Pregardening

This week is a crucial time in every garden?s life. The itch to get out there and whack away at everything, to make the garden sparkle, is overwhelming. But, first, indulge in a little pregardening. The more you plan, the more successful the results will be later on.

Start figuring out what you want the garden to look like this year. Because if you don?t figure out what your garden should be doing for you, it will simply look like a place to park plants. And that is definitely not going to make anyone with an aesthetic eye very happy.

The complaint I hear most often is ?I work in my garden, but it just doesn?t look great.? And that usually means there is no vision of what the garden is supposed to be (a tangled jungle, zen purity, home entertainment centre, play area strictly for dogs and kids).? If you have an intimate knowledge of what your land is like, of what kind of soil you have (get a little soil testing kit they are cheap and easy to use) and what kind of light you?ve got in various parts of the garden, you will be able to figure out what kind of a design your space will allow.

The next thing is to indulge in serious creative staring. In many parts of the country the leaves are barely unfurling but you can spot where sun will pour in and where you?ll have shade once everything around is in full bloom.

Next thing is to figure out where you want to put any new beds, or to expand existing beds (the more beds, the less lawn the better I say).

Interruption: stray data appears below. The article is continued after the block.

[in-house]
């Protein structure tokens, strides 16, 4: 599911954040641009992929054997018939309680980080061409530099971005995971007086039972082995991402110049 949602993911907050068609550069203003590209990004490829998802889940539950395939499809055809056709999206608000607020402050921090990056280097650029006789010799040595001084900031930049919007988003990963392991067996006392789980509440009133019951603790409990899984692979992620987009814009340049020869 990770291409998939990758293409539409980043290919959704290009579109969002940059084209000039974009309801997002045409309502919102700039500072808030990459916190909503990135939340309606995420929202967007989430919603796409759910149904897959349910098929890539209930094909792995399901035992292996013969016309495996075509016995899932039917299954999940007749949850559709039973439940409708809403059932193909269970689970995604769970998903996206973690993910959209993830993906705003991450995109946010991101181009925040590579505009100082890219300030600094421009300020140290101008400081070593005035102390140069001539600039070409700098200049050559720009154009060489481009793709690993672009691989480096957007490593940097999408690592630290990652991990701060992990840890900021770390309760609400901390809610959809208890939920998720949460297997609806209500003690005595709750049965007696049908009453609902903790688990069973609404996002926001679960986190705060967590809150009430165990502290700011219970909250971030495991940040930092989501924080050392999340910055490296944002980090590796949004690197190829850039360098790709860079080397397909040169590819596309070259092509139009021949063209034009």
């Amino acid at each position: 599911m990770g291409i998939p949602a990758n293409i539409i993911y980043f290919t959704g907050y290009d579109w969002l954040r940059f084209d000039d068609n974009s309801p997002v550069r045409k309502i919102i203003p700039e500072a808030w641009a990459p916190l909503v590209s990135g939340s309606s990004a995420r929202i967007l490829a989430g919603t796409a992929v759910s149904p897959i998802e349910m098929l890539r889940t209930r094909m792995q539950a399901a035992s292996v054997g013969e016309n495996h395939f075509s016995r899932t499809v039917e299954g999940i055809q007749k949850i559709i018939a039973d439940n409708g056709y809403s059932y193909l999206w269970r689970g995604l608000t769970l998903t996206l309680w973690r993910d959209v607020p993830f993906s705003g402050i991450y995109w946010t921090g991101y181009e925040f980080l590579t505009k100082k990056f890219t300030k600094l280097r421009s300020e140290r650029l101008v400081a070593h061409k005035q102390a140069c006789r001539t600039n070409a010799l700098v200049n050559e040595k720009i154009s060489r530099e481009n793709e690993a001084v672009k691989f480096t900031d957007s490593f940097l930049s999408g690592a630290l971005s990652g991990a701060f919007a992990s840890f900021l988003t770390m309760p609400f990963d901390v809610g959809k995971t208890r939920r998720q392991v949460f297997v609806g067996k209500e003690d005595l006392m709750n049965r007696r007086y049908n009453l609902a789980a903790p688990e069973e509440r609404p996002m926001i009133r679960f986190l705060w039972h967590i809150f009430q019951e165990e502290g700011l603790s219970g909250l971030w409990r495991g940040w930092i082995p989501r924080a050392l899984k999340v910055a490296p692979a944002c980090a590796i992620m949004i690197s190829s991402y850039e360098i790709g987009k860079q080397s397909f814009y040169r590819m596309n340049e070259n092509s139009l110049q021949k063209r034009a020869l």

• Use sun spots for vegetables, herbs and roses;
  • shady spots for hostas, hellebores, lungworts and heucheras (coral bells).

Save up newspapers and do the following:

  • Saturate a 10-cm thick pile of newspaper and settle it on top of the area you want to redevelop. This will kill off weeds and start to break down quickly if you cover it with a weed barrier cloth held down by bricks. Once you are convinced the new area is weed free (you can peek), plant it up. This will take about six weeks in full sun, a week longer in shade.

Above all don?t over-tidy. I know the temptation is to scrub the place down and that?s just fine for the bathroom. Just get out all the big branches that have fallen, junk that?s blown in over the winter.

Contact an arbourist to check out the health of your trees and shrubs and to eventually do some articulate and sculptural pruning. An arbourist is a great investment in your pregardening: they can limb up trees allowing in more light, take out dead stuff and allow sun into the interior of shrubs and trees. An initial visit won?t take long and you will get an estimate of what the job will cost and work around that in your garden budget. It?s expensive, but you only have to have it done every few years. A superb investment.

And remember every plant needs its own spring treatment. In many plants, the old growth will protect the new:

  • Don?t chop back woody plants (lavender, caryopteris, Russian sage) until they have new growth showing nearing the base.
  • Whack ornamental grasses back to within 10 cm of the ground but let the soil really warm up before touching anything else.
  • Do not under any circumstances, rake off leaves and small bits of detritus.? The worms will take care of this and you?re likely to damage bulbs.

Pregardening will save time and money and you can start making lists of all those wonderful plants that are coming into the nurseries. And, even better, you?ll have a sense of its true nature of your garden.